Rare glimpse of elusive rail

Allan Brooks paints the critically endangered Zapata Rail

Allan Brooks paints the critically endangered Zapata Rail

AN ornithological team has caught a glimpse of one of the world’s most threatened waterbirds, the critically endangered Zapata Rail (\t “_blank” Cyanolimnas cerverai). The sighting of the bird endemic to the wetlands of the Zapata Peninsula in southern Cuba is the first documented in more than four decades and offers hope to conservationists working to ensure its survival.

First described in the early 20th century, the only nest ever found was reported by ornithologist James Bond—a name appropriated by Ian Fleming (himself a birder) for 007—although even this report is considered doubtful. Little has since been discovered about its behavior and breeding ecology. Hopes were fading that viable populations of the Cuban waterbird remained.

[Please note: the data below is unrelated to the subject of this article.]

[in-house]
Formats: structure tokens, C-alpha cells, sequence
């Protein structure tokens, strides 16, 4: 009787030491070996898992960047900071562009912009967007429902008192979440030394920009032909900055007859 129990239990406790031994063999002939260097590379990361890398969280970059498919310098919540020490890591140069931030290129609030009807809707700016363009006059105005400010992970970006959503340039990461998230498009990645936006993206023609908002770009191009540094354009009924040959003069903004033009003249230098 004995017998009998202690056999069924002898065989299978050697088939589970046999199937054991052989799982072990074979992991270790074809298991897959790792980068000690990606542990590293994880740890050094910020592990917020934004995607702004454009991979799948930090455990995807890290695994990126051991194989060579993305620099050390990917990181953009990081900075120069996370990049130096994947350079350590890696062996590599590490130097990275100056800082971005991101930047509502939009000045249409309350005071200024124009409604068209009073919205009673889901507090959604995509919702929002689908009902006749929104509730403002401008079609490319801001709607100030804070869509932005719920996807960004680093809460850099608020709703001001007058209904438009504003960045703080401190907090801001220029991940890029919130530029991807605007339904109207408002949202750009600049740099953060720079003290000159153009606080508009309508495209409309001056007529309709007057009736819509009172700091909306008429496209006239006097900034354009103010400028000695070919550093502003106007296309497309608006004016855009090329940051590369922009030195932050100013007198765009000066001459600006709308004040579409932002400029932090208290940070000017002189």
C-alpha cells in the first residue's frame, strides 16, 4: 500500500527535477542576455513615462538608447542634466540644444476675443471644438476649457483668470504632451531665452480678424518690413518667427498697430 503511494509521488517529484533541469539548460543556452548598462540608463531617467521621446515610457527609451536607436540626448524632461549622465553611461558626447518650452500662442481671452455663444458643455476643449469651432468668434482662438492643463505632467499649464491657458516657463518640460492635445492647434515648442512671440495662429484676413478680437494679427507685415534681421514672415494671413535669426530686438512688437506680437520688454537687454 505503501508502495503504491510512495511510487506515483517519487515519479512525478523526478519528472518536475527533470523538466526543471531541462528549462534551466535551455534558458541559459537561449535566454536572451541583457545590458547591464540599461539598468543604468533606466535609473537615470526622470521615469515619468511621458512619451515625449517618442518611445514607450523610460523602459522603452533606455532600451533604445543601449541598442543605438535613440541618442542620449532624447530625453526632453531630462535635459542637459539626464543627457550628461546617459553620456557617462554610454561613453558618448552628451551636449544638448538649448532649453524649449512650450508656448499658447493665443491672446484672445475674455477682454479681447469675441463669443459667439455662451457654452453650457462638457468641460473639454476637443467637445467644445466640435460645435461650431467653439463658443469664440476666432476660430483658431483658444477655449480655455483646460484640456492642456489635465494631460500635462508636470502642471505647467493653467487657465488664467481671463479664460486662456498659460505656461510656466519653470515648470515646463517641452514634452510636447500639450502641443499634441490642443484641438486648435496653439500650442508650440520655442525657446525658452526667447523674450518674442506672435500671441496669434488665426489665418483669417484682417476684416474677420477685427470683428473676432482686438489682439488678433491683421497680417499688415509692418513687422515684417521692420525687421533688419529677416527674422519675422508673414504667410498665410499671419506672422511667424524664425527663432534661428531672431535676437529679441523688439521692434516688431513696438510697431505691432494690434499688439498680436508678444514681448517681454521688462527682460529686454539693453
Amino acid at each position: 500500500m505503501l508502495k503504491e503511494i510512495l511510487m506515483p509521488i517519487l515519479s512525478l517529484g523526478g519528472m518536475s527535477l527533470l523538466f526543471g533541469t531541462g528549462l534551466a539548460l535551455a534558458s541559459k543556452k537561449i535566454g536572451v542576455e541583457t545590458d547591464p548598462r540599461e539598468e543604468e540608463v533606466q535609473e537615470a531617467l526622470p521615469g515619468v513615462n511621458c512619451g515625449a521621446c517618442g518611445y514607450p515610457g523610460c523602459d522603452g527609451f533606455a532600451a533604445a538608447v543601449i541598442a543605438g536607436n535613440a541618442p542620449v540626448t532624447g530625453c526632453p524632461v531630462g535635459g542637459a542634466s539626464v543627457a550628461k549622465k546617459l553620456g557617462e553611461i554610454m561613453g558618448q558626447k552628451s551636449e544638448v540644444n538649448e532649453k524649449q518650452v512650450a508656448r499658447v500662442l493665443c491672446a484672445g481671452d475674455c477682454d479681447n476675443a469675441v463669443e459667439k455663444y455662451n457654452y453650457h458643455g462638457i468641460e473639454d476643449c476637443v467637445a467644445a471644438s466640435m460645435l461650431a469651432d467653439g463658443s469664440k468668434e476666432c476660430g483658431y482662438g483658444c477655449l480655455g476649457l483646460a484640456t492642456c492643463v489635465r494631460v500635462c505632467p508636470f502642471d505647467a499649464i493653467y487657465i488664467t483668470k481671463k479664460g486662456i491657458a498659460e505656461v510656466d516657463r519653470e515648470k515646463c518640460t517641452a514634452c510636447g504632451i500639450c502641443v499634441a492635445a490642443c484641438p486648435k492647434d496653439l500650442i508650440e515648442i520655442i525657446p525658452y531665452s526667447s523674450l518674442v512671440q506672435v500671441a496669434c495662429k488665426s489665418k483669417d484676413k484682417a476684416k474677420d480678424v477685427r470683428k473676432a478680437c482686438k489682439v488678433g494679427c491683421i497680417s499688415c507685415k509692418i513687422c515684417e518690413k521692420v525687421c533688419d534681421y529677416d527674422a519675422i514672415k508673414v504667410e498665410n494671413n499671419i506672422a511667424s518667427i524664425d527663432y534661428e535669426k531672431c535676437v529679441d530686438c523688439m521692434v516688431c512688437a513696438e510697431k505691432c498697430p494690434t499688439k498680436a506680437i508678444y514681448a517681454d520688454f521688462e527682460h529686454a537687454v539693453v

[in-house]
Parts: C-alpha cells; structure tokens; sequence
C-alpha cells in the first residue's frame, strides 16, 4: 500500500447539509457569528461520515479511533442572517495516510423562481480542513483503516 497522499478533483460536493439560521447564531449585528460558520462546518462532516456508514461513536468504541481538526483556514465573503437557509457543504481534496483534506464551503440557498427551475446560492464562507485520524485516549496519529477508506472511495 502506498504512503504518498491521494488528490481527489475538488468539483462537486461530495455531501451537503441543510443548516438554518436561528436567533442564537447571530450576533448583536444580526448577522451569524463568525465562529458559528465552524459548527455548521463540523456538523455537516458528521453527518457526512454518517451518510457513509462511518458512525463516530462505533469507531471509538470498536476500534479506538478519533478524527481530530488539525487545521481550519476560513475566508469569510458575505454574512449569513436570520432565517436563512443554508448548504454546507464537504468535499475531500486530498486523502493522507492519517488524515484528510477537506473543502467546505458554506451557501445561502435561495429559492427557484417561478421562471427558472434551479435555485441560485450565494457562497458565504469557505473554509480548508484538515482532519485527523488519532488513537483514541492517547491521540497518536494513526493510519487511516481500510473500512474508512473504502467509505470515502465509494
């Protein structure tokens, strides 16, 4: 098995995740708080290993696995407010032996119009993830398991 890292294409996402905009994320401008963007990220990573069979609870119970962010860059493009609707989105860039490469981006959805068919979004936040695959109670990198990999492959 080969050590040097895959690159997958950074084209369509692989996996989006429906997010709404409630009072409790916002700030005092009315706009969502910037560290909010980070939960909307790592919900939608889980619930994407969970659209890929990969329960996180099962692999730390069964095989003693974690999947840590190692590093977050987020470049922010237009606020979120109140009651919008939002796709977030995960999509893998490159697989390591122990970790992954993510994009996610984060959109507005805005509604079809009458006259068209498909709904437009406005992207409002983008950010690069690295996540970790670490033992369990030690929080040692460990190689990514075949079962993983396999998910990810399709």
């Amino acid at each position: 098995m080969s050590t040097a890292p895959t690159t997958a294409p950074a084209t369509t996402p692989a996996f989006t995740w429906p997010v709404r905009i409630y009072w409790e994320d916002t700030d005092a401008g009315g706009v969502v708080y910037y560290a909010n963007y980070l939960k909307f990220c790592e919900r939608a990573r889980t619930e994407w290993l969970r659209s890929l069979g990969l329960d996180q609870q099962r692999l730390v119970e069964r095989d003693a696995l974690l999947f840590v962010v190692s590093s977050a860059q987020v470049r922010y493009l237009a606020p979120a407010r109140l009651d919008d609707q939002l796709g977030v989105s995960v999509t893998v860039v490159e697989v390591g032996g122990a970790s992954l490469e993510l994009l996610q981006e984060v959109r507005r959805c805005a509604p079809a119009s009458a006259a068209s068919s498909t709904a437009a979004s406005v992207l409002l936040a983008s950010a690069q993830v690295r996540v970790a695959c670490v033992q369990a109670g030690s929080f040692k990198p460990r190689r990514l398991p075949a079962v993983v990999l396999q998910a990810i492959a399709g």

The fleeting encounter was made public after a series of coordinated surveys of south-west Cuba’s Zapata Swamp, ornithologists led by Andy Mitchell and staff from the Cuban Museum of Natural History, struck gold only after deciding to cut thin strips (rides) into the sawgrass to momentarily expose the secretive birds as they moved through the wetland.

“In the first instance, the head protruded from the sawgrass at the side of the ride,” recounted Andy Mitchell. “After a few seconds the bird emerged slowly into the open, stopped for a few seconds before moving off into the sawgrass on the other side of the ride.”

Now rediscovered, conservation efforts for Zapata Rail will target the wetland in which it was spotted, an Important Bird and Biodiversity Area covering 530,695 ha of wetland in southern Matanzas province. A new project management plan will be developed to assess the species’ current population size, distribution and status.

The sighting is the latest victory in BirdLife’s Preventing Extinctions Program, which aims to halt extinctions through rigorous science and practical conservation delivered by a range of partners on the ground.

(Story and photo are first published in www.birdlife.org.)


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